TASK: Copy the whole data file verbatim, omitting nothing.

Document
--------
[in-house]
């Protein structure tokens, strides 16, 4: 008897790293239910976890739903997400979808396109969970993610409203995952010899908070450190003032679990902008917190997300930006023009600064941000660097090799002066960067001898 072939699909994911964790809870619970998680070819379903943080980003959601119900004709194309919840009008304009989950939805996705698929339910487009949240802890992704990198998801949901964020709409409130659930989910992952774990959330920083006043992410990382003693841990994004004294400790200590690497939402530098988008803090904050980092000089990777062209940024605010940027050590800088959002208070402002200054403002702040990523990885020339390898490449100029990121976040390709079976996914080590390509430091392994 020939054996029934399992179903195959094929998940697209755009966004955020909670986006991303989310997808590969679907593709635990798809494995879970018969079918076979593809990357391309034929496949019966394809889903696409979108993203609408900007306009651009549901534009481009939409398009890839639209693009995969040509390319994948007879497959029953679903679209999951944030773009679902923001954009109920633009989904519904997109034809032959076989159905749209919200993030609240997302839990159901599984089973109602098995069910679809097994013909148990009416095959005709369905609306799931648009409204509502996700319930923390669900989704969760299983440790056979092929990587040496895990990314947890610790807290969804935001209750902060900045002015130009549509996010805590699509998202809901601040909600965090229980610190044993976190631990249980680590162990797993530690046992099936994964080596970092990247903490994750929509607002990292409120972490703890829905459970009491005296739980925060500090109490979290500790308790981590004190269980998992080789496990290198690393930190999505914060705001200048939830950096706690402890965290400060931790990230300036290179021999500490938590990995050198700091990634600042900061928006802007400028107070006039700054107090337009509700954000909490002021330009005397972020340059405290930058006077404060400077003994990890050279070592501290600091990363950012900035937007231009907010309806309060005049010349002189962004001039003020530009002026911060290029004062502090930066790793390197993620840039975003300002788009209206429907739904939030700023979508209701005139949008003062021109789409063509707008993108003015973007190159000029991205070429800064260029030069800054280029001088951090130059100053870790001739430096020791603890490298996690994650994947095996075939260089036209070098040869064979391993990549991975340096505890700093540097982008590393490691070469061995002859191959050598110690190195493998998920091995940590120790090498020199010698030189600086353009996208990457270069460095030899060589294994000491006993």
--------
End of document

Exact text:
[in-house]
């Protein structure tokens, strides 16, 4: 008897790293239910976890739903997400979808396109969970993610409203995952010899908070450190003032679990902008917190997300930006023009600064941000660097090799002066960067001898 072939699909994911964790809870619970998680070819379903943080980003959601119900004709194309919840009008304009989950939805996705698929339910487009949240802890992704990198998801949901964020709409409130659930989910992952774990959330920083006043992410990382003693841990994004004294400790200590690497939402530098988008803090904050980092000089990777062209940024605010940027050590800088959002208070402002200054403002702040990523990885020339390898490449100029990121976040390709079976996914080590390509430091392994 020939054996029934399992179903195959094929998940697209755009966004955020909670986006991303989310997808590969679907593709635990798809494995879970018969079918076979593809990357391309034929496949019966394809889903696409979108993203609408900007306009651009549901534009481009939409398009890839639209693009995969040509390319994948007879497959029953679903679209999951944030773009679902923001954009109920633009989904519904997109034809032959076989159905749209919200993030609240997302839990159901599984089973109602098995069910679809097994013909148990009416095959005709369905609306799931648009409204509502996700319930923390669900989704969760299983440790056979092929990587040496895990990314947890610790807290969804935001209750902060900045002015130009549509996010805590699509998202809901601040909600965090229980610190044993976190631990249980680590162990797993530690046992099936994964080596970092990247903490994750929509607002990292409120972490703890829905459970009491005296739980925060500090109490979290500790308790981590004190269980998992080789496990290198690393930190999505914060705001200048939830950096706690402890965290400060931790990230300036290179021999500490938590990995050198700091990634600042900061928006802007400028107070006039700054107090337009509700954000909490002021330009005397972020340059405290930058006077404060400077003994990890050279070592501290600091990363950012900035937007231009907010309806309060005049010349002189962004001039003020530009002026911060290029004062502090930066790793390197993620840039975003300002788009209206429907739904939030700023979508209701005139949008003062021109789409063509707008993108003015973007190159000029991205070429800064260029030069800054280029001088951090130059100053870790001739430096020791603890490298996690994650994947095996075939260089036209070098040869064979391993990549991975340096505890700093540097982008590393490691070469061995002859191959050598110690190195493998998920091995940590120790090498020199010698030189600086353009996208990457270069460095030899060589294994000491006993």